When financial opposites attract

financial opposites

It’s coming up to the anniversary of my buying a house (huzzah!)

Unfortunately, the circumstances around that were, shall we say, less than ideal.

I bought it alone. It was not how I’d imagined it happening.

(Longtime readers know some of the back story here. If you’re a bit of a voyeur, click here to sign up for my new monthly newsletter – the first edition goes out this weekend. It’ll be all exclusive content: opening up more details about my financial journey (beyond what’s here on the blog), the ups and downs, plus my picks of the very best curated reads on money from around the web.)

So, the past year has been a journey.

We’ve revisited goals and aspirations and worked towards creating a new system for the day to day.

We have in the past totally pooled money, and dipped in and out of having some separation of money over time. Right now is possibly the most separate our finances have ever been, and it’s working out better.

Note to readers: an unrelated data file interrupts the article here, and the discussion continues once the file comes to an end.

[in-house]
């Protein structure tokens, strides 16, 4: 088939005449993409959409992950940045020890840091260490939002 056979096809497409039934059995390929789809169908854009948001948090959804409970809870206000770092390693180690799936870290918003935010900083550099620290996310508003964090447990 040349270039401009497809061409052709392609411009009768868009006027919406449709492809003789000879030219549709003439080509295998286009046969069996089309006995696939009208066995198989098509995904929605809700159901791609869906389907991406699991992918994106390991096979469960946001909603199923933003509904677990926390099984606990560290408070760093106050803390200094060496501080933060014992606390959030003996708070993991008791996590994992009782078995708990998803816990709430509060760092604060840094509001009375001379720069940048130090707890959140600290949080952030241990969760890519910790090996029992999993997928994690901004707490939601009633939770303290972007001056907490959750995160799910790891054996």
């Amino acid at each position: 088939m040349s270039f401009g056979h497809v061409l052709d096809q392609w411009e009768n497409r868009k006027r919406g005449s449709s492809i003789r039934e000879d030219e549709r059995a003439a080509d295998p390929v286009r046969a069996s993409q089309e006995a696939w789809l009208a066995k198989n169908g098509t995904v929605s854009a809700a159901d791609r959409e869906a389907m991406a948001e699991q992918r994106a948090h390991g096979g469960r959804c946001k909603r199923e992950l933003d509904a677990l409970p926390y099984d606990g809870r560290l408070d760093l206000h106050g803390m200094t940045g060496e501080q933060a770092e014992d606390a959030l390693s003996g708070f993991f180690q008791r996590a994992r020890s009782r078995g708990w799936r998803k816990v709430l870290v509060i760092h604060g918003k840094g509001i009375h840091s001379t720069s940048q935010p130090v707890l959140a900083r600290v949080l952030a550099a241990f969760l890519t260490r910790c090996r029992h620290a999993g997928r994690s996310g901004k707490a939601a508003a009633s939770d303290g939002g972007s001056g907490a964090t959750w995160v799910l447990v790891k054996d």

That means from my end: handing over some things, learning to trust. Starting small.

That means from his end: taking ownership of those things, and pride in doing so.

The problem with us combining money so young and so early on, and me (being the savvy and more control freak type, taking charge of handling it all) was he didn’t really understand – the way that I did – what it takes to run the finances. The time and energy that goes into managing money. How much life actually costs. As I grew my income and thus our overall household income over the years, it was even easier to disengage and coast, and in the end get a free ride for some of it. Result: I wound up making way too many financial sacrifices.

This way he has skin in the game – responsibility for certain things (whether it’s saving for a new fence or cash flowing pet related stuff) getting hands-on with them and owning those numbers.

Even letting go of little things has been terrifying for me. I’m glad it’s proven to have been the right move, though. I’ve been pleasantly surprised by the results.

6 thoughts on “When financial opposites attract

  • Reply Ms. Montana February 22, 2017 at 08:50

    I feel like it’s a constant learning process. Every time we get one thing nailed down, something else needs attending to. I think it’s awesome to hear that you continue to figure out, tinker, and make things better.

  • Reply Jaymee @ Smart Woman February 22, 2017 at 13:13